Autumn 2000   
Why ski the Rockies?
The snow, of course!
Regular readers of my Breakthrough On Skis site will know that when it comes to ski destinations, I seldom play favorites: I've been lucky to ski around the world - from the Alps to Japan, from Alaska to Chile. I'm not exactly a stay at home skier. But it's no accident that I settled in the Colorado Rockies, a very special place to live, and to ski. So I thought I'd begin this season's series of ski travel pieces with a few reflections, general reflections, on skiing in the Rockies:

Why ski the Rockies? Actually, I've got a number of reasons - all far more persuasive than George Leigh Mallory's reason for climbing Everest: "Because it's there." But the best reason may be: "Because the snow is there" And what snow!

Snow is at the heart of the matter. Rocky Mountain skiing is quite different than anything you can find out there (the Far West), up there (the Pacific Northwest) or back there (the East Coast), not because they attach lift tickets differently, or ski with different technique or different equipment, but because the snow itself is so different. To some degree snow is simply lighter and drier throughout the entire Rocky Mountain region than anywhere else in the country. And this is because the Rockies enjoy (and occasionally suffer from) an altogether different climate - a so-called "continental" rather than a "maritime" climate.

All other ski regions in the US, it turns out (and especially California's Sierra Nevada mountains) are quite close to coasts, to oceans. And water means wet, wet sand at the beach, wet snow at Tahoe, or at Sugarbush Vermont, or at White Pass Washington. But when storms travel a thousand miles or so, over intervening ranges and rain-shadowed desert basins, losing moisture all the way, what they finally drop on mountain ranges in the center of the continent is light dry fluff. The name's the same (only Eskimos, we're told, have over twenty different words for different types of snow) and so is the color, white on white on white, but there the similarity ends. Rocky Mountain snow is drier, lighter, fluffier than I can possibly tell you in words, than you can possibly imagine if you haven't yet been there, skied there.

You stand holding two hands full of snow, and squeeze them into two fists. In one hand, the moist clamy white stuff compacts into a hard heavy ball (the sort of snowball you might do some real damage with). In your other hand, light puffs of snow escape between fingers and you can't even make a snowball. That's the comparison I'd have you make, if you could reach across Nevada and Utah and grab a handful of Sierra snow in your left hand and Rocky Mountain snow in your right.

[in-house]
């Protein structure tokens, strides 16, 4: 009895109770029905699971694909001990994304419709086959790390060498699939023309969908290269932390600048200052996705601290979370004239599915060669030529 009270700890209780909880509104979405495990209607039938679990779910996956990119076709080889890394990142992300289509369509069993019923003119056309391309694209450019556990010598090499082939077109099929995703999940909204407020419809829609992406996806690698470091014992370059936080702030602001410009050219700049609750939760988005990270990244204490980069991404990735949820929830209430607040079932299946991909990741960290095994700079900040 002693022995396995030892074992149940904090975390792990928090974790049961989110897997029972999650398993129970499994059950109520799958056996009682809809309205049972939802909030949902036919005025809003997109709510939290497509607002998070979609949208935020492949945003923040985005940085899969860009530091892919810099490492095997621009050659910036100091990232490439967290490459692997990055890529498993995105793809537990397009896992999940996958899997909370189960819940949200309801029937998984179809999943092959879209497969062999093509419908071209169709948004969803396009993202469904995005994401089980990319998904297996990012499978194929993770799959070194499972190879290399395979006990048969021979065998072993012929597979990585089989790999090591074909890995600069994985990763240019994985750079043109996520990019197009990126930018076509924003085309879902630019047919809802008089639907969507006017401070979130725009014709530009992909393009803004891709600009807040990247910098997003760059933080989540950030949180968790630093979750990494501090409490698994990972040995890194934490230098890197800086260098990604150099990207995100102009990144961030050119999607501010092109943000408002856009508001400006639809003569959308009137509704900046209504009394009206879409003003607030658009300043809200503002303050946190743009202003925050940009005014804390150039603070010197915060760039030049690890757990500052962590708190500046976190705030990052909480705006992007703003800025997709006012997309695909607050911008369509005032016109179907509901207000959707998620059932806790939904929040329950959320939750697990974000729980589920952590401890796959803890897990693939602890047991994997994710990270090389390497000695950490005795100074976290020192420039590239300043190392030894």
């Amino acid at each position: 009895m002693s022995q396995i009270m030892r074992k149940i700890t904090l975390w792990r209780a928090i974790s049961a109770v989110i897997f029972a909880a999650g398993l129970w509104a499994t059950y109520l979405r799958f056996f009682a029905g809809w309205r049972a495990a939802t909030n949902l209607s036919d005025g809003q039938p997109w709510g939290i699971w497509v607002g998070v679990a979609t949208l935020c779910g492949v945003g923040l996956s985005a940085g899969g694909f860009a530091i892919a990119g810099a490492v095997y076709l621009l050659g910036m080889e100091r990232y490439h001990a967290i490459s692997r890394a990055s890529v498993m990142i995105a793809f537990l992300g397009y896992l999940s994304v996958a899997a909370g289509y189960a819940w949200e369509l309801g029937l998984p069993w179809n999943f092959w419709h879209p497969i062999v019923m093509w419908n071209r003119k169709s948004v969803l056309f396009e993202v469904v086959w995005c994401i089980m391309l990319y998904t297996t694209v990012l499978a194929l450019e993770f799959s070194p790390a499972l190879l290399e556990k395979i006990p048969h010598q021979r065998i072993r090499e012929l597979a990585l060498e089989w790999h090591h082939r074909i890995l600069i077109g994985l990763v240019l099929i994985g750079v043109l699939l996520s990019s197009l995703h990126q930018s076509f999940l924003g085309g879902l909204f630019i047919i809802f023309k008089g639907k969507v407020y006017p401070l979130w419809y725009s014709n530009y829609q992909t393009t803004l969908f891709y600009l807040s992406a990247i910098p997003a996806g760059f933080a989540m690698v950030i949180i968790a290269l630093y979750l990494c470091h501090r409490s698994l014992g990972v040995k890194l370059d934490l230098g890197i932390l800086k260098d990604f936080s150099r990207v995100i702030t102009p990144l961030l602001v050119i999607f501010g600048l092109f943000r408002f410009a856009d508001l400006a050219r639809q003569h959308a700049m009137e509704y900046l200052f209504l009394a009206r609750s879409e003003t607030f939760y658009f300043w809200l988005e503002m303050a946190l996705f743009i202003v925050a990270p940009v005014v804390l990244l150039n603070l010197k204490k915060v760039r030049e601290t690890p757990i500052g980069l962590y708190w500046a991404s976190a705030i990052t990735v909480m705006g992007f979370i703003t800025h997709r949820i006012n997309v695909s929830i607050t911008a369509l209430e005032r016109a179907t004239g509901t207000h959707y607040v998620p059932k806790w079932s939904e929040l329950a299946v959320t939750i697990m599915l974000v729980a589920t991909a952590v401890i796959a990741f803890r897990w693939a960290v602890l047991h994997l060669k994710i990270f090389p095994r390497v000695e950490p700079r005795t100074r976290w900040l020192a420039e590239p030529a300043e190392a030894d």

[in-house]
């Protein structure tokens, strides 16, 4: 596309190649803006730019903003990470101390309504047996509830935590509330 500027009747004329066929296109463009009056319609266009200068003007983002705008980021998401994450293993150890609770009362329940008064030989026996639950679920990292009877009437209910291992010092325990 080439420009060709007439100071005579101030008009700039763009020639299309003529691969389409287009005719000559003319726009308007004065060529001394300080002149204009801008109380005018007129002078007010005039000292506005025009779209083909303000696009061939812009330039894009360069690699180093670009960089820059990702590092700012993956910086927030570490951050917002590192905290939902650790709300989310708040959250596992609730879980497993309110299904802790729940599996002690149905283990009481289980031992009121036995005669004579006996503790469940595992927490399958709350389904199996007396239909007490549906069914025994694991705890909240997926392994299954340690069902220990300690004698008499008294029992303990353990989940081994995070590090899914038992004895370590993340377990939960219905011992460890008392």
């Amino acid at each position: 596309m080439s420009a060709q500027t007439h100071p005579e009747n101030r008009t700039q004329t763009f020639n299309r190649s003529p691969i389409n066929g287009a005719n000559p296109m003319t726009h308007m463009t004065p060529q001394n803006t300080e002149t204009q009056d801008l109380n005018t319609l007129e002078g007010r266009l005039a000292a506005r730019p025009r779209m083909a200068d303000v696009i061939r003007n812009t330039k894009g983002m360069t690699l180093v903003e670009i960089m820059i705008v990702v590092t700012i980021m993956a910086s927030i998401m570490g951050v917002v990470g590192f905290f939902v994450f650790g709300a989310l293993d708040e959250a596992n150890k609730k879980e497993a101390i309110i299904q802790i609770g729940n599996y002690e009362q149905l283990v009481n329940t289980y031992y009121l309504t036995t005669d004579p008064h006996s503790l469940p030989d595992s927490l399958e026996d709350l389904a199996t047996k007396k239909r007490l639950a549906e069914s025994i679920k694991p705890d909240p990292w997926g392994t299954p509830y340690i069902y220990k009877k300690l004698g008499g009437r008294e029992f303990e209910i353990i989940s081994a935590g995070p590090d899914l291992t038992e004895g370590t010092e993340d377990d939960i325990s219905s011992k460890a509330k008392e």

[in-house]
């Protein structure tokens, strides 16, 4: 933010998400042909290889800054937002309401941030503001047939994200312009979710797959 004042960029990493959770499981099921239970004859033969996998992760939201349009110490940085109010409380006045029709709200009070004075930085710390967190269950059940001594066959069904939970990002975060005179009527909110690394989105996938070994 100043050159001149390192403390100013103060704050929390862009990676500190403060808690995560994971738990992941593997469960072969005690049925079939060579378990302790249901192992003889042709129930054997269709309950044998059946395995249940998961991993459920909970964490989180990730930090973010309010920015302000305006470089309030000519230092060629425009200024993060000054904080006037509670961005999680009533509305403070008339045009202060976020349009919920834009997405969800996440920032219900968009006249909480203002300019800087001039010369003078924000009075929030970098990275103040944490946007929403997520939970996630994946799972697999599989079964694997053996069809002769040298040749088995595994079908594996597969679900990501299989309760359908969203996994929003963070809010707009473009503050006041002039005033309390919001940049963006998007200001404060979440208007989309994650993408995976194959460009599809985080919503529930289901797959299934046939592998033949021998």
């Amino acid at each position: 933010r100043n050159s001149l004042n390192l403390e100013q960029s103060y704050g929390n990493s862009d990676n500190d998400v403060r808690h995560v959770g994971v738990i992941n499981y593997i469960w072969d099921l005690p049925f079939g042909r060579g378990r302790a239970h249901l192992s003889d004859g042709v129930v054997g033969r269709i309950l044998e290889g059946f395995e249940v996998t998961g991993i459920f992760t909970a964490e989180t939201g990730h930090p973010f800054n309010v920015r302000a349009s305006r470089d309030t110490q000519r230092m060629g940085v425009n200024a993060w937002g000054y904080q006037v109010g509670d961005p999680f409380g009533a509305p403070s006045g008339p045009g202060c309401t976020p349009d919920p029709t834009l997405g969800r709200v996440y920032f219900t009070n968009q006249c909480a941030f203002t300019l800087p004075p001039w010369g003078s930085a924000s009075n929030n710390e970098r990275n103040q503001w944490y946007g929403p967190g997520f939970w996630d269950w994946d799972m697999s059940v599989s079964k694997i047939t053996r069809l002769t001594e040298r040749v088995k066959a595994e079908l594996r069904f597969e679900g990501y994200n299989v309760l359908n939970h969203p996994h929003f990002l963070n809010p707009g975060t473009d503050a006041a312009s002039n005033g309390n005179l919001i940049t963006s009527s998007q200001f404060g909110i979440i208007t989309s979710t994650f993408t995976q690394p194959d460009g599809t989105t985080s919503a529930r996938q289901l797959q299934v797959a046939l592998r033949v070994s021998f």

But what's the importance of such a difference in snow? Of light, dry "continental" snow versus wetter, heavier "maritime" snow? It's simple: you're going to ski better, much better, on light, dry snow. That's a promise. You'll ski better in the Rockies than you do at home. There. The cat's out of the bag. This is the real reason skiers from all over, from both coasts, not just the middle of the country, or our neighbors from Texas, tend to get hooked on Rocky Mountain skiing and return, year after year after year.

This promise - that you'll actually ski better in the Rockies - is not clearly articulated on the cover of any of the hundreds of thousands of ski/tourist brochures that tout the virtues of the ski experience in Colorado, Utah, Idaho, Wyoming, Montana or even New Mexico. Yet an enormous segment of the tourist economy of these states depends on this particular promise being legitimate. And it is. I've never met a skier yet (myself included) that didn't fall for this delicious ego-stroking snow. You will too. No matter what your current favorite ski area, you'll eventually be tempted by the Rockies. Worse, you'll eventually become hooked. Perfect snow is strong drug.

A final personal confession: I'm a transplanted Californian myself, a ski instructor/ski writer who wandered innocently out to Colorado for a winter season almost 25 years ago. I'm still here. Ad the fact that I'm still here has a lot to do with the snow. I love this snow, these mid-continent mountains. I'm not sure I've ever met a skier who doesn't.

    Autumn 2000  
photo above:
The Rocky Mountains near Aspen, Colorado
photo © Burnham Arndt
All contents of this web site
© Lito Tejada-Flores unless otherwise credited.